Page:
This weekend we joined a small but loving group in bidding a final farewell to one of our closest friends. He had passed away 6 years ago, and his parents had been thinking about where to spread his ashes for a few years since. They then did a bit of a tour to friends and places that were sacred to their son so we could all lay him to rest exactly where he’d want to be, near the people he cared for the most. It was hard, but peaceful and we were delighted to all be together in his memory and then making new memories as we shared an evening together.
The whole event, predictably, made me think back to our time together. We were friends long before my children were born and we formed a group of 4 couples who had a whole lot of fun together. We traveled. We celebrated. We played. We drank and ate with abandon. We stayed up late and had absurd conversations. We talked quietly about things that mattered. And we laughed, a lot.
It is bittersweet to look back now, having lost a core member of that group. The whole thing got me to thinking about how I often used to look back at some “happier” time, a time where things were less difficult in some way, or perhaps where I, in retrospect, think I had something going that was RIGHT. In my conversations with people, it seems a lot of us feel this way, that there were certain eras in our past where things were just better.
Lots of folks in the personal development world will tell you that looking back is a huge stumbling block, that the present and the future are the proper place to set your sights. I get why they’re saying it, because there can be an awful lot of murk and muck back there to get our feet stuck in. There can be a lot of regret and self-blame and other-blame and family complications and deep sticky tarry complexity. But what about when we think back on “happier” times?
Here’s what I think. Sometimes those times just seem happier because our minds are selective and not so great at saving the whole roll of film (yes, I am old, it used to come in rolls, because there was film… oh never mind). So that’s one thing, but I also think there is a valuable way to look back at the past, at your happier times, even if your memories of that tie are incomplete. This kind of backward gaze allows you to figure out what you’re missing now. Huh?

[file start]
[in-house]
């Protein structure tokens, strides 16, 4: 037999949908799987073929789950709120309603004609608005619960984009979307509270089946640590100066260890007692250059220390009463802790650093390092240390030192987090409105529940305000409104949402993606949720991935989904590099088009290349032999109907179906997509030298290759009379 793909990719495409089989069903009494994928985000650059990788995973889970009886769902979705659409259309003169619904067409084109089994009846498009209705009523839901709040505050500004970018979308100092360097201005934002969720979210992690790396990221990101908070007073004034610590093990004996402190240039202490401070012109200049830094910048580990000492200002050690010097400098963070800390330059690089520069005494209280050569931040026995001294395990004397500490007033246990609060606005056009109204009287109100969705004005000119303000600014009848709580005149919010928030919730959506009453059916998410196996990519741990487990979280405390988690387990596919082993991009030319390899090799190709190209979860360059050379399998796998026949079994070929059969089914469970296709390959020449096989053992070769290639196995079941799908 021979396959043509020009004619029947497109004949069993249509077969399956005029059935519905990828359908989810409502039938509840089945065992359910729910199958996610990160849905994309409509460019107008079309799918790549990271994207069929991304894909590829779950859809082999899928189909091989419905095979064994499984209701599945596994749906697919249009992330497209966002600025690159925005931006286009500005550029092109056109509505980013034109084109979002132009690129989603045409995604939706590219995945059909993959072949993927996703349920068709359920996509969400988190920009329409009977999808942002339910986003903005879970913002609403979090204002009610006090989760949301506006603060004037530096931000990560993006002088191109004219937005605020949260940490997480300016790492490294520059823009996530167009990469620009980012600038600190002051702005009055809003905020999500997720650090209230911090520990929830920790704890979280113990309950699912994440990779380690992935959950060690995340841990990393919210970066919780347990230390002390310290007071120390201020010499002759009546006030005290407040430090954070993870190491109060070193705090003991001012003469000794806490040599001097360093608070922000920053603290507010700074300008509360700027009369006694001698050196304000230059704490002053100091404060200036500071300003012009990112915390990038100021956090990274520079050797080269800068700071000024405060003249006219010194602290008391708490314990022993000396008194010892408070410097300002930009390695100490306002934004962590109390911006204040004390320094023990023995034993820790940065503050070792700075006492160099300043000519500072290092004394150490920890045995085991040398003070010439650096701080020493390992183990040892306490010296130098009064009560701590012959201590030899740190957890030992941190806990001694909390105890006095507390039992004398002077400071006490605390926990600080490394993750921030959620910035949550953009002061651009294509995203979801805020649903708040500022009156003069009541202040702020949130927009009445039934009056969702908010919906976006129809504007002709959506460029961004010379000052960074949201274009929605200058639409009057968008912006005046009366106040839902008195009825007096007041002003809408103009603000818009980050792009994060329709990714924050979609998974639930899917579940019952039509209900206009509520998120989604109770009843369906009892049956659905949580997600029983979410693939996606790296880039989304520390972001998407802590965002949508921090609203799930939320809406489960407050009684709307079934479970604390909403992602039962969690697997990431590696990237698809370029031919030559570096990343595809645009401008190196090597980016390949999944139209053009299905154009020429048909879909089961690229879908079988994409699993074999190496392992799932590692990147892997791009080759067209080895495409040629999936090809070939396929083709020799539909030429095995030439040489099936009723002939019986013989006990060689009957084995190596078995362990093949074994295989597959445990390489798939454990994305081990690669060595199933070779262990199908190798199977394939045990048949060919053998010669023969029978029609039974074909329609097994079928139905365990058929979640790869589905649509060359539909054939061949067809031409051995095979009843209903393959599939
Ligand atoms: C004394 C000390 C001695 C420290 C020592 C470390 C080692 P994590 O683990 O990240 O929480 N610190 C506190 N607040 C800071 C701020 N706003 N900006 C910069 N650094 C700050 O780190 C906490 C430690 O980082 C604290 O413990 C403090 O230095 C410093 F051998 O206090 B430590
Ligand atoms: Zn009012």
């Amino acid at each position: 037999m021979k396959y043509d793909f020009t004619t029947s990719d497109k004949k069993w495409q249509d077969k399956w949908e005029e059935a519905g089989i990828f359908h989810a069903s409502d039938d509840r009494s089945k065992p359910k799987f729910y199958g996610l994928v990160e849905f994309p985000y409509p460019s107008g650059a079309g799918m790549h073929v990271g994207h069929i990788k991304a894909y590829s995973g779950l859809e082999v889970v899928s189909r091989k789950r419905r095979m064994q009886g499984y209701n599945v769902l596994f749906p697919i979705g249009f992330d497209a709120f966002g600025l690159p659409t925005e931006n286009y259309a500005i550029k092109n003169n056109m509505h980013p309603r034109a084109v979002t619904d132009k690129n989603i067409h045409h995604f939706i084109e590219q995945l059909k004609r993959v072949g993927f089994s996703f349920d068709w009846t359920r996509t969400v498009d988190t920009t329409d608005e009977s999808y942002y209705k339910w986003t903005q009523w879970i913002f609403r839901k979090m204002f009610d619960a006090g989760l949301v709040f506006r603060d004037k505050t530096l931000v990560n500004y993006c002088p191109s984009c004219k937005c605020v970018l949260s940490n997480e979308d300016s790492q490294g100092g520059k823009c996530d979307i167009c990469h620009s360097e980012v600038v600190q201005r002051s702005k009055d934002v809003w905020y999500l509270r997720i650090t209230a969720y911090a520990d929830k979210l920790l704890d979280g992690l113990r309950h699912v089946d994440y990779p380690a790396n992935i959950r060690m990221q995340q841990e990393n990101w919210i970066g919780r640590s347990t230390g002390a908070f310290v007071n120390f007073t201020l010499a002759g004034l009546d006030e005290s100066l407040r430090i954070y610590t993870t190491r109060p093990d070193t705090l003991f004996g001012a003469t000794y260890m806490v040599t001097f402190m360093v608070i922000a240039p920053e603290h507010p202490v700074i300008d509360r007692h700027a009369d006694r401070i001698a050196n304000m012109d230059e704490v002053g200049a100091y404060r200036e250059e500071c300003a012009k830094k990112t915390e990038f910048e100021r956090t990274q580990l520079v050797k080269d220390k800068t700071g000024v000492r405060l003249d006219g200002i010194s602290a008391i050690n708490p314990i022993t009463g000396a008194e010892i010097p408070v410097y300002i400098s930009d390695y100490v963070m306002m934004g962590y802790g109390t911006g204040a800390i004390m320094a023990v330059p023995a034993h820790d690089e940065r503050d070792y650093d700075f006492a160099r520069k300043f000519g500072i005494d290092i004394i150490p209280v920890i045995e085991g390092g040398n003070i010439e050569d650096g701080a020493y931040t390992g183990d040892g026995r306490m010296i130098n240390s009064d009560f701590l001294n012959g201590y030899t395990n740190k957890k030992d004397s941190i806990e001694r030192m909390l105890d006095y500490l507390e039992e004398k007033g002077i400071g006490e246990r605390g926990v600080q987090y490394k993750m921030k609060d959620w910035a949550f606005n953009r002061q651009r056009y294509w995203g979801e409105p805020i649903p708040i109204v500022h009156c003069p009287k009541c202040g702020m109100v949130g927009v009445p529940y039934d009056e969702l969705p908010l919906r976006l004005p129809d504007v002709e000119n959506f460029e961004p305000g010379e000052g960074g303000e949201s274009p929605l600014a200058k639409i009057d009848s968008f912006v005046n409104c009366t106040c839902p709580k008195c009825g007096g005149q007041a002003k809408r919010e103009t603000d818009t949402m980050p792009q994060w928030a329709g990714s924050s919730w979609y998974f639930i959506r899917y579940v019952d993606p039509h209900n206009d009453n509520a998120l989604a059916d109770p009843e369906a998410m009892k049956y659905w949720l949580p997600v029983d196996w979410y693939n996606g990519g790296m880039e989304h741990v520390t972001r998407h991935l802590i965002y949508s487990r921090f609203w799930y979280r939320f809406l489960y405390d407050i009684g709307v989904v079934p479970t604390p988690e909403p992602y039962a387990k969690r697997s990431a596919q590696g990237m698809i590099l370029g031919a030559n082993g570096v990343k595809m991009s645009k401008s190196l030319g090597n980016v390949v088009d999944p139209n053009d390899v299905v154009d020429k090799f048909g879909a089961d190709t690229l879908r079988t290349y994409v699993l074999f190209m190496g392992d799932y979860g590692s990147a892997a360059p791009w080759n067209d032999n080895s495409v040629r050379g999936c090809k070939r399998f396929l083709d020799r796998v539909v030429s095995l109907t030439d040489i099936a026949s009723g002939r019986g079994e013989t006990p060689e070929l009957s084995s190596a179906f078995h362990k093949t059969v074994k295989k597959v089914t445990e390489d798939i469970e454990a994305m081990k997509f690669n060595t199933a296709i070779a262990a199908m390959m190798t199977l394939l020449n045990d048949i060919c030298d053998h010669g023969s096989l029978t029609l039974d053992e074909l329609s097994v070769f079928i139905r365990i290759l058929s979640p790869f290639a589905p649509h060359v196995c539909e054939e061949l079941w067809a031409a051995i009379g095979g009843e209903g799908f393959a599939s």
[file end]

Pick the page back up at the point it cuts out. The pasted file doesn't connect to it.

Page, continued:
When we look back at our happier times, we so often focus on the circumstances that surrounded us: a job, a relationship, people, maybe even a different town or city. We mourn our inability to recreate those circumstances and feel defeated, maybe even feel stuck or trapped in our current situation. But looking back at the circumstances is keeping our view restricted in such a shallow way. It’s like looking at one snapshot of a family gathering and thinking you understand the whole event.
So what’s he best way to look back at happier times? The view that will really help you in your current situation is to look back at how you felt. If you are thinking those days were so much better, it’s time to figure out how you felt then. What kinds of things did you think about? How did you feel that you don’t feel now?
Let me demonstrate. I can look back on those days with my gang of 8 and remember some of how I felt, what made it so special. I felt accepted. I felt included and cared for. I felt a little wild sometimes. I felt free. I felt safe. I felt at home.
So if I’m looking back with longing, the question is, what is the feeling that am I longing for? What feelings am I missing? What am I craving? Which of those feelings could I use a little more of today? Truth is I’m a really lucky woman, and I’ve done a lot of work over the last several years to get a whole bunch of those feelings back. I feel accepted (by myself most importantly). I feel included by friends and family. I feel cared for (again, more so by myself than in the past). I feel safe. I feel at home.
So, if I’m missing those days of yore, it mostly has to do with wildness and freedom, and hey, I’m working on it. I’ve been challenging myself, my current older/wiser/parenting self to feel out what freedom looks like now. I don’t need to recreate my freedom and wildness from then; it won’t fit me now. It won’t feel good. I need to just use the feeling as the target and figure out what I need to think to feel that way. My 30 Days of Freedom Challenge that I’ve been doing for the last twenty-something days has shown me perfectly that I can feel so much freer today WITHOUT turning the clock back, WITHOUT changing my circumstances considerably, even WITH my current responsibilities, because freedom is what it has always been, an inside job. It is all about what I’m thinking. When I think differently, I find those feelings. I feel better. I feel more free.
When you look back on an earlier time, what do you see? Do you imagine yourself happier, stronger, more creative, less encumbered? What feeling do you crave from your past, from your youth, from other times? Leave the circumstances as they are. Find the feeling and think your way right into it. I can show you how.